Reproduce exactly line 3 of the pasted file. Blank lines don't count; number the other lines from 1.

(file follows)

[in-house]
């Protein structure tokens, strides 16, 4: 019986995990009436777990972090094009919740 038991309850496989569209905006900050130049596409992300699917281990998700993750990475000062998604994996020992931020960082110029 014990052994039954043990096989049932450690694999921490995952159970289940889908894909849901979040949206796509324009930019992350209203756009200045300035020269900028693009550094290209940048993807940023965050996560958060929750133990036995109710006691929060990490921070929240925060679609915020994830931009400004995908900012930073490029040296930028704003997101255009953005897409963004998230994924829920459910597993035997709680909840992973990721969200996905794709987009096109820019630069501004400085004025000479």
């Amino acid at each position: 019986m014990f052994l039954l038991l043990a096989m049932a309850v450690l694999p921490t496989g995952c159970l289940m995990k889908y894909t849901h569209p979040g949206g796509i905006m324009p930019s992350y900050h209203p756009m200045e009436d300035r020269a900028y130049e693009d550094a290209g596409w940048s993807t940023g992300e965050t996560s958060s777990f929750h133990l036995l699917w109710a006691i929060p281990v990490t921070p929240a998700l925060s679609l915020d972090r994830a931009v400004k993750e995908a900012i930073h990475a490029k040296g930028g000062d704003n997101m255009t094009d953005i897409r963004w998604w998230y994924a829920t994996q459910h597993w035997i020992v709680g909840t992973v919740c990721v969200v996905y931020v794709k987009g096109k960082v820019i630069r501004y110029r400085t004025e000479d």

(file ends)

């Amino acid at each position: 019986m014990f052994l039954l038991l043990a096989m049932a309850v450690l694999p921490t496989g995952c159970l289940m995990k889908y894909t849901h569209p979040g949206g796509i905006m324009p930019s992350y900050h209203p756009m200045e009436d300035r020269a900028y130049e693009d550094a290209g596409w940048s993807t940023g992300e965050t996560s958060s777990f929750h133990l036995l699917w109710a006691i929060p281990v990490t921070p929240a998700l925060s679609l915020d972090r994830a931009v400004k993750e995908a900012i930073h990475a490029k040296g930028g000062d704003n997101m255009t094009d953005i897409r963004w998604w998230y994924a829920t994996q459910h597993w035997i020992v709680g909840t992973v919740c990721v969200v996905y931020v794709k987009g096109k960082v820019i630069r501004y110029r400085t004025e000479d």